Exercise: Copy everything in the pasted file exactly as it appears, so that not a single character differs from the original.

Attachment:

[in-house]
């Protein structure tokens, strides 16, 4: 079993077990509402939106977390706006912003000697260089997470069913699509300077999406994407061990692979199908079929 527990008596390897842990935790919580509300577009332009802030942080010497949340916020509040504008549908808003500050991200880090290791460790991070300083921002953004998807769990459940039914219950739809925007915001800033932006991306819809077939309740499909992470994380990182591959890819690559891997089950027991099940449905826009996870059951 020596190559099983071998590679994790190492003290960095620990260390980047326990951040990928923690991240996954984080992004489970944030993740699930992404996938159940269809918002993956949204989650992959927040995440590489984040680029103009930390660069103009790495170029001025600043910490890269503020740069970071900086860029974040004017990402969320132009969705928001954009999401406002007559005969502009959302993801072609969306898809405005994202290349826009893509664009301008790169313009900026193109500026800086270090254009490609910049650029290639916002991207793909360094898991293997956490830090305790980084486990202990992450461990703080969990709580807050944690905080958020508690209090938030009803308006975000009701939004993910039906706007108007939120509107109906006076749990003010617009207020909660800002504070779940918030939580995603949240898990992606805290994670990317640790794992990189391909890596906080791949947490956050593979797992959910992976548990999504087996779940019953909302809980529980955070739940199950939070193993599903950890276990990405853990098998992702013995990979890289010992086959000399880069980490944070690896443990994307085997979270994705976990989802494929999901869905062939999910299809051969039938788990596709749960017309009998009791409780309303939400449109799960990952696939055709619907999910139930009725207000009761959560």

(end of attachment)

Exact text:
[in-house]
């Protein structure tokens, strides 16, 4: 079993077990509402939106977390706006912003000697260089997470069913699509300077999406994407061990692979199908079929 527990008596390897842990935790919580509300577009332009802030942080010497949340916020509040504008549908808003500050991200880090290791460790991070300083921002953004998807769990459940039914219950739809925007915001800033932006991306819809077939309740499909992470994380990182591959890819690559891997089950027991099940449905826009996870059951 020596190559099983071998590679994790190492003290960095620990260390980047326990951040990928923690991240996954984080992004489970944030993740699930992404996938159940269809918002993956949204989650992959927040995440590489984040680029103009930390660069103009790495170029001025600043910490890269503020740069970071900086860029974040004017990402969320132009969705928001954009999401406002007559005969502009959302993801072609969306898809405005994202290349826009893509664009301008790169313009900026193109500026800086270090254009490609910049650029290639916002991207793909360094898991293997956490830090305790980084486990202990992450461990703080969990709580807050944690905080958020508690209090938030009803308006975000009701939004993910039906706007108007939120509107109906006076749990003010617009207020909660800002504070779940918030939580995603949240898990992606805290994670990317640790794992990189391909890596906080791949947490956050593979797992959910992976548990999504087996779940019953909302809980529980955070739940199950939070193993599903950890276990990405853990098998992702013995990979890289010992086959000399880069980490944070690896443990994307085997979270994705976990989802494929999901869905062939999910299809051969039938788990596709749960017309009998009791409780309303939400449109799960990952696939055709619907999910139930009725207000009761959560």